It was time to say "goodbye." We did really, really well. The hardest part was when she started to tear up. Oh, golly. But even then, the excitement of this new adventure overrode the melancholy of her departure from home. We hugged, we said sweet words, then we told her not to forget the TB test she had scheduled for the next morning. :-)
I think it really helped to have her run off, leaving hubby & I in her room to lay the carpet down. Then, we weren't driving off while our baby stood on a corner and waved. That would have been much worse.
Took us three hours to do that carpet. The engineer had to measure every little thing before making a cut. After about 2 hours into it, I said, "It's just a dorm room. Cut the silly thing and let's go!"
He looks at me, steps back and spreads his arms wide. "Fine. You want me to cut? Just show me where and I'll cut."
Assuming quick command, I begin to point, he begins to cut. We finish up in no time and flip the rug over (we had to cut it from the backside). The part I was in charge of was 14" too narrow on both sides of the room.
He did no more than look at me. We've been married 22 years. That's all he needed to do to communicate what was going on inside him.
I clasped my hands at my waist. "It's only a dorm room, honey. And the good news is ... I brought some carpet tape!!"
Another hour later, we were leaving our baby a note telling her the carpet is patched and taped in some places and she might need to go to the discount store and get a little floor mat for the spot in front of the sink and in front of the chest of drawers.
We prayed over the room, threw a kiss to our baby and walked out to the car. As we pulled out of town, I reached over and grabbed the hubby's hand. "Remember when we were first married and laid that vinyl floor in our kitchen?"
"Well, we just laid a carpet, messed up and didn't get into one single fight. How 'bout that?"
He gave my hand a squeeze. "What do you think our chances are of finding something to eat this late?"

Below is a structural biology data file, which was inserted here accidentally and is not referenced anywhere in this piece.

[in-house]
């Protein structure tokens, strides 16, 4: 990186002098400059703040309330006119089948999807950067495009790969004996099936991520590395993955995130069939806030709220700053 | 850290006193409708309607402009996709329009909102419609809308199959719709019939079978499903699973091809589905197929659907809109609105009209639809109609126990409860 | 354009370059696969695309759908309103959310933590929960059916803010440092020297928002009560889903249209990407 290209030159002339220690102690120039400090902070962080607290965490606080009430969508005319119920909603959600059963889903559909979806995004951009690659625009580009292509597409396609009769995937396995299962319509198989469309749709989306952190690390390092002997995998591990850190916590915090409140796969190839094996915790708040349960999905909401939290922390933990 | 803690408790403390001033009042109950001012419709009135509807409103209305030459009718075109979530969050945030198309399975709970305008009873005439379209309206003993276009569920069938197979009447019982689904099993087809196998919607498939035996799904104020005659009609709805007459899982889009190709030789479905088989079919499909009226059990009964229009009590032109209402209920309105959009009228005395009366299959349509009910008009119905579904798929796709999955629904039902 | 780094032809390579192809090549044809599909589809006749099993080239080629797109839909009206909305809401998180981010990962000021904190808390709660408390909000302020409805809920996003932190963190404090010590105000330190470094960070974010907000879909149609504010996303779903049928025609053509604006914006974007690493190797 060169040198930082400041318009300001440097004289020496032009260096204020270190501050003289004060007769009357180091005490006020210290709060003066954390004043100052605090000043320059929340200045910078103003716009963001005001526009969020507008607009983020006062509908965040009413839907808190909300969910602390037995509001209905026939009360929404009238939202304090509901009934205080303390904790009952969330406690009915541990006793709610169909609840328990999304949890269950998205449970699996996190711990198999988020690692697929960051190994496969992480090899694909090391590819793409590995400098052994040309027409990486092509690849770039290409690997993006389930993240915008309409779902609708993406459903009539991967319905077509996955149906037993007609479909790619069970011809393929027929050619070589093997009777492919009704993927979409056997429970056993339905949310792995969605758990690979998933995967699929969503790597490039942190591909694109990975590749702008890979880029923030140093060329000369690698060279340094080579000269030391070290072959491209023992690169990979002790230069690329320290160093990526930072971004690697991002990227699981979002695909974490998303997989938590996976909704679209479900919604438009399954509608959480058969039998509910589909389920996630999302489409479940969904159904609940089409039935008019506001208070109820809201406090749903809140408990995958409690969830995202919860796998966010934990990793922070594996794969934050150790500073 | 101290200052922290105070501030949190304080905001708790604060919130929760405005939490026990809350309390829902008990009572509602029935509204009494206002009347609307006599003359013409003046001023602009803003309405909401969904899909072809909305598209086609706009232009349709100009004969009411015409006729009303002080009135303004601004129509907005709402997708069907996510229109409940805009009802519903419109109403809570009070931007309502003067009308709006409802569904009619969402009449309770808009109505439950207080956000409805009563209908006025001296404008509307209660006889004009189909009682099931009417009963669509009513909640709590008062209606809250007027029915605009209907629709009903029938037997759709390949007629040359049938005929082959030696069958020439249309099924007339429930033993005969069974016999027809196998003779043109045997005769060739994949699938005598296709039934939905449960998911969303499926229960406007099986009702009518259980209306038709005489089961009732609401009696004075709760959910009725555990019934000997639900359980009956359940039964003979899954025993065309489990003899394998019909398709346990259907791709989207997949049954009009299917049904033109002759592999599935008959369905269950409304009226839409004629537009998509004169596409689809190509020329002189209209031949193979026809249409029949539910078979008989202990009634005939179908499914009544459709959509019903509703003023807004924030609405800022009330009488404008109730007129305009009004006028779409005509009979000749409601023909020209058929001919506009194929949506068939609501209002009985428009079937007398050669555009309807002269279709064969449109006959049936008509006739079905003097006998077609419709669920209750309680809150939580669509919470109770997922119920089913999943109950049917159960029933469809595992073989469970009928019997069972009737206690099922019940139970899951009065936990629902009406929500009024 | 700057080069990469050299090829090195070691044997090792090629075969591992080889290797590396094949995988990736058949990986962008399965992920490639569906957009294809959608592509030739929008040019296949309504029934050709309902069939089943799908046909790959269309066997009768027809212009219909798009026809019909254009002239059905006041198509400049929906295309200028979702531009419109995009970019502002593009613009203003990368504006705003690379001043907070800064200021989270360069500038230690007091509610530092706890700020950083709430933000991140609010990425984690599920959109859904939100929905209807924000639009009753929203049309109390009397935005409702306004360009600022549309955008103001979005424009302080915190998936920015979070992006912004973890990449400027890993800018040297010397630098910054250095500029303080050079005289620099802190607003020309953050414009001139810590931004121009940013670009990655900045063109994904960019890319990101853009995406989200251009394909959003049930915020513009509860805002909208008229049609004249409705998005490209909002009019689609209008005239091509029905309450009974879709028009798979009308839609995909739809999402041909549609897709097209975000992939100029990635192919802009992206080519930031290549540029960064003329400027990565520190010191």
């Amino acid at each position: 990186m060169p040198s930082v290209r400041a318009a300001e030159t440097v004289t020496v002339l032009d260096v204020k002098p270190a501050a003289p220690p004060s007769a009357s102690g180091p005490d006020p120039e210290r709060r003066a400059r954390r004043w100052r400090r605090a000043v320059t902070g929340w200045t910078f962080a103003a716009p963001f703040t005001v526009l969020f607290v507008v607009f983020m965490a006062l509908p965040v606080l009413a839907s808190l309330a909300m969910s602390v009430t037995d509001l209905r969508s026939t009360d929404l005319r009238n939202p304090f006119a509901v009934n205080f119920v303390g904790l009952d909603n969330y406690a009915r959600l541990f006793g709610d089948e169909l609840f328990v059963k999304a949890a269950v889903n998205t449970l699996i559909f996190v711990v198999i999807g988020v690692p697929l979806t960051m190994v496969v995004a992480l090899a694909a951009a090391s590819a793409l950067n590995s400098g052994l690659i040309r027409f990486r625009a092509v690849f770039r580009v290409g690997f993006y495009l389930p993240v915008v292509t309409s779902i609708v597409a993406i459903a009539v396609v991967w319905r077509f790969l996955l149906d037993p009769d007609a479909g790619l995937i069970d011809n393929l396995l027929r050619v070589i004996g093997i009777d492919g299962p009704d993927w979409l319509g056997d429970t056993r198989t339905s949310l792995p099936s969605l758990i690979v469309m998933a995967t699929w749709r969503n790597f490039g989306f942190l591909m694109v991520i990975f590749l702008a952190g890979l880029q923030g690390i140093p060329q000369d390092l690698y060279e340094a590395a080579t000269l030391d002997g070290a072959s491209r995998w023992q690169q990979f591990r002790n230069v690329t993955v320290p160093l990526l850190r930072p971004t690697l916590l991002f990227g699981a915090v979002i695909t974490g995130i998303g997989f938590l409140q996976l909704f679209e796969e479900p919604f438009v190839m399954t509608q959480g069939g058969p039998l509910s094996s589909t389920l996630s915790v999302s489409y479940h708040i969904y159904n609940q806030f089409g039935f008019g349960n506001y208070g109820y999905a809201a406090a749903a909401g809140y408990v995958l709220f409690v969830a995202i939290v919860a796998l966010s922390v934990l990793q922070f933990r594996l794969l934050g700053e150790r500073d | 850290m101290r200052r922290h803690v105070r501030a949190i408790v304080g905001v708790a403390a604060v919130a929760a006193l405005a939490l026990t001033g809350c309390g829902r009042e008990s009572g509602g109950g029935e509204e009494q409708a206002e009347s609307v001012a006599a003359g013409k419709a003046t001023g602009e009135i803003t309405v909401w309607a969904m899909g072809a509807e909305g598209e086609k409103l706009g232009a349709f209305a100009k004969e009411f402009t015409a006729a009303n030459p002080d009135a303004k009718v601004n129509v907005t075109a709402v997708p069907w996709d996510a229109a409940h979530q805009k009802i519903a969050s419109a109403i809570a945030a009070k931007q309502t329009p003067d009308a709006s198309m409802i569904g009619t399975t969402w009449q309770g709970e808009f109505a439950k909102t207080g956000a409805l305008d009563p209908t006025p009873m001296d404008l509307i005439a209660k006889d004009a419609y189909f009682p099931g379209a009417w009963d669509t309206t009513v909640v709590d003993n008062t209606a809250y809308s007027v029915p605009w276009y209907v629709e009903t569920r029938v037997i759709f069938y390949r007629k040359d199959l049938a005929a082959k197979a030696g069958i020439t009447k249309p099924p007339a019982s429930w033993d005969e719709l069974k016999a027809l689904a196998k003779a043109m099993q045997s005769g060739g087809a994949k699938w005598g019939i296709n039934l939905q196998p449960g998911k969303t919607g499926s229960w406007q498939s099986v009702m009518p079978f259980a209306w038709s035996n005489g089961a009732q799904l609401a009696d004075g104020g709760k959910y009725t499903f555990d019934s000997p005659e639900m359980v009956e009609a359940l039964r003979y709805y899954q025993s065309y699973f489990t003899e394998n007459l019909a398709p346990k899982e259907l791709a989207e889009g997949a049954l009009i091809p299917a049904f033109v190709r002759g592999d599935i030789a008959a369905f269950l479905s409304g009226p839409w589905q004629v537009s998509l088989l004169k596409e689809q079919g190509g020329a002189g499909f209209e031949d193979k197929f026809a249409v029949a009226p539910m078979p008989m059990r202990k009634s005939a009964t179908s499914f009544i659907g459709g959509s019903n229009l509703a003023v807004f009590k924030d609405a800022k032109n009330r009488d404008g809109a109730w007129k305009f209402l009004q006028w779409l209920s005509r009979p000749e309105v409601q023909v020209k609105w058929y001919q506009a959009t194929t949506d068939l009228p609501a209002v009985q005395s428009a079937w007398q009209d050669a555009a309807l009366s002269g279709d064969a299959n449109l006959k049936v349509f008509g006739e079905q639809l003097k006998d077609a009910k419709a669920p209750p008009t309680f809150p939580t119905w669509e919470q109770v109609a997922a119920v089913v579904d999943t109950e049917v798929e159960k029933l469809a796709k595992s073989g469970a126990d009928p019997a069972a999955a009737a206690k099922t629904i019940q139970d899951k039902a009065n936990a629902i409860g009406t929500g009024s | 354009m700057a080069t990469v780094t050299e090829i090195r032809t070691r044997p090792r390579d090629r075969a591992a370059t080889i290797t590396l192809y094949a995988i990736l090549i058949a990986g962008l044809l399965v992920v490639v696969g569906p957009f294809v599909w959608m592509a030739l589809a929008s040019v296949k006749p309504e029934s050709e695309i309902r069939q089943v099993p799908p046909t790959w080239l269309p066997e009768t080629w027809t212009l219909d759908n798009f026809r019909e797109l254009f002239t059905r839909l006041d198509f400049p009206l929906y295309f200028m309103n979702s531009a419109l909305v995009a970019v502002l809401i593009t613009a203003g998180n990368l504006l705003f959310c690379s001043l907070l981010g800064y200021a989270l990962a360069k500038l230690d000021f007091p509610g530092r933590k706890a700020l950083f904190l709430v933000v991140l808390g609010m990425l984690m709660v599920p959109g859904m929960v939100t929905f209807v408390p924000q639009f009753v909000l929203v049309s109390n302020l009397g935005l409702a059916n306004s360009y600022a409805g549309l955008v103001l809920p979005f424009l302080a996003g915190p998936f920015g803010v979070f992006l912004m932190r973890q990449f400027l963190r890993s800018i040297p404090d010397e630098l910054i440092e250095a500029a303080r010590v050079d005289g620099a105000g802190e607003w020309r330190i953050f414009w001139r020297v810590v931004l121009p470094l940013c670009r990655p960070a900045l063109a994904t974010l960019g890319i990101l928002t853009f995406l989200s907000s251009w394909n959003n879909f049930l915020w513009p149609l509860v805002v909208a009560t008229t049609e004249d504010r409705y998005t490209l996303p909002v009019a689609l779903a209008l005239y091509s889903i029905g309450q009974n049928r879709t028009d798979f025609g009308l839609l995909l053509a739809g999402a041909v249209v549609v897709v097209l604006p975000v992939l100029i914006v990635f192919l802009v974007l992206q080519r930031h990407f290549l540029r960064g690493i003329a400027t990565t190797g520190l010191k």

"There's always the gas station if nothing else is open."
So we headed home with hearts full and tummies empty, talking about our own college move-in experiences, our excitement for our daughter and how strange it's going to be to have an empty bedroom in the house.
This morning, I put on an old t-shirt of hers that I found in her closet. Guess what else I found? A laundry basket full of dirty clothes, an unmade bed, and a room that looks like a cyclone went through it. I thought I told that girl to clean her room before she left.
Ah. The joys of parenthood.
posted by Deeanne at 12:12 PM
Wednesday, August 17, 2005
All That And Homeschool, Too?
I guess since I attend a lot of homeschool conferences while peddling my chore system, folks have mistakeningly thought I homeschool my kids. But, alas, I don't. My kids are all products of the public school system.
Unfortunately, the high school my kids attend is way too big. My daughter's graduating class had 1200 kids. And my son just hated it. With a passion. So, we took him out and enrolled him in a one-room high school. It was much like homeschooling, except instead of being home and being schooled by his parent, he was in a one-room building with 14 other kids, working at his own pace, all overseen by a supervisor.
This year, he begged me to let him complete his senior year at home. So, I broke down and it looks as if, for this year anyway, I'll be homeschooling one. But he only has one core class left (which he will take at the community college up the road) and the rest are electives. Our main hurtle will be the whole SAT/ACT thing.
Speaking of which, today's the first day of school for my three high schooolers and we'll be taking our firstborn off to college tomorrow. So, I won't be posting until Friday. I'll let you know how it goes. (Big gulp.)
posted by Deeanne at 10:23 AM
Tuesday, August 16, 2005
Where Are The Children?
I had four kids in four years. I began my writing career during "naptime" when they were 6, 5, 4 & 2. (They are now 18, 17, 16 & 14.)
You know the adage "if you want something done, ask a busy person?" Well, that was me. Because the busier you are, the more organized you have to be with managing your time. And naptime was sacred. Nothing was allowed to interfere.
When they got a bit older and didn't require constant supervision, I could extend my writing time bit by bit. They always let me know if I was spending too much time at the computer, though. I will never forget my youngest at a very young age approaching me as I typed away. He placed both hands on my cheeks and turned my head so that I was looking him in the eye.
"Are you listening, Mommy?" (My fingers were still going even though my eyes were on him.)
And that's when I knew. It was time to shut her down and be a mommy again. Though my kids no longer have to resort to such tactics, the dear husband has been known to do this if he is feeling like I love my computer more than I love him. :-)
Once I became published, they each had rather revealing reactions (for more specifics click here). To date, not a one of them has read my book. Both girls plan on it--but Harry Potter comes first. (Priorities, don't ya know.) My oldest boy asked for the book quite sometime ago, but has yet to crack it open. My youngest boy has no plans whatsoever to read it. After all, why on earth would anyone read anything if it wasn't required by school??